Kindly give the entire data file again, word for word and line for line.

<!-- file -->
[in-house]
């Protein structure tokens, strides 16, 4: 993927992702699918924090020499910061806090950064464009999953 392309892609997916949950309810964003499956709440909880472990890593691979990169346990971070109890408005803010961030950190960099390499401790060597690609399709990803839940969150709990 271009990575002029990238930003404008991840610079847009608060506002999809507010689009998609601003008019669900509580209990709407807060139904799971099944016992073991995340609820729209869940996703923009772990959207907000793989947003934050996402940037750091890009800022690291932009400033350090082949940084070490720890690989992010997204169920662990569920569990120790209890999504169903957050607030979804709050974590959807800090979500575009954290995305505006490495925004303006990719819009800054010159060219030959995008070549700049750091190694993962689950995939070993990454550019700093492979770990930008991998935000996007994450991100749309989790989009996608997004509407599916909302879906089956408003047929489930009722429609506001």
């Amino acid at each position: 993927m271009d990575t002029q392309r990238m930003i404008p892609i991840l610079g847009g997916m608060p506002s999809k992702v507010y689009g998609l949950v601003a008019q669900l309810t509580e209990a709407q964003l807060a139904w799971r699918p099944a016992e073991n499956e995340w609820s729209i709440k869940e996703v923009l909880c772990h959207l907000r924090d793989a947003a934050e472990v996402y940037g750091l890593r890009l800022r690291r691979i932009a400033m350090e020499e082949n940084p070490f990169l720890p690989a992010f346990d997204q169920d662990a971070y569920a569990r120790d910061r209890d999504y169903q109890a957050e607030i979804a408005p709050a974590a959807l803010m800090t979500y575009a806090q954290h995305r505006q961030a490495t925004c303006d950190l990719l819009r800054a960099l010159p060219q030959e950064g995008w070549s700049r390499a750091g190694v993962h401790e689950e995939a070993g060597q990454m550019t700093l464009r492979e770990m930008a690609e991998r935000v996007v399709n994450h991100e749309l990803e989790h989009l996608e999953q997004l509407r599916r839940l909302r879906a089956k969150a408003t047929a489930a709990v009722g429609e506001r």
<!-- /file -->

[in-house]
């Protein structure tokens, strides 16, 4: 993927992702699918924090020499910061806090950064464009999953 392309892609997916949950309810964003499956709440909880472990890593691979990169346990971070109890408005803010961030950190960099390499401790060597690609399709990803839940969150709990 271009990575002029990238930003404008991840610079847009608060506002999809507010689009998609601003008019669900509580209990709407807060139904799971099944016992073991995340609820729209869940996703923009772990959207907000793989947003934050996402940037750091890009800022690291932009400033350090082949940084070490720890690989992010997204169920662990569920569990120790209890999504169903957050607030979804709050974590959807800090979500575009954290995305505006490495925004303006990719819009800054010159060219030959995008070549700049750091190694993962689950995939070993990454550019700093492979770990930008991998935000996007994450991100749309989790989009996608997004509407599916909302879906089956408003047929489930009722429609506001």
């Amino acid at each position: 993927m271009d990575t002029q392309r990238m930003i404008p892609i991840l610079g847009g997916m608060p506002s999809k992702v507010y689009g998609l949950v601003a008019q669900l309810t509580e209990a709407q964003l807060a139904w799971r699918p099944a016992e073991n499956e995340w609820s729209i709440k869940e996703v923009l909880c772990h959207l907000r924090d793989a947003a934050e472990v996402y940037g750091l890593r890009l800022r690291r691979i932009a400033m350090e020499e082949n940084p070490f990169l720890p690989a992010f346990d997204q169920d662990a971070y569920a569990r120790d910061r209890d999504y169903q109890a957050e607030i979804a408005p709050a974590a959807l803010m800090t979500y575009a806090q954290h995305r505006q961030a490495t925004c303006d950190l990719l819009r800054a960099l010159p060219q030959e950064g995008w070549s700049r390499a750091g190694v993962h401790e689950e995939a070993g060597q990454m550019t700093l464009r492979e770990m930008a690609e991998r935000v996007v399709n994450h991100e749309l990803e989790h989009l996608e999953q997004l509407r599916r839940l909302r879906a089956k969150a408003t047929a489930a709990v009722g429609e506001r």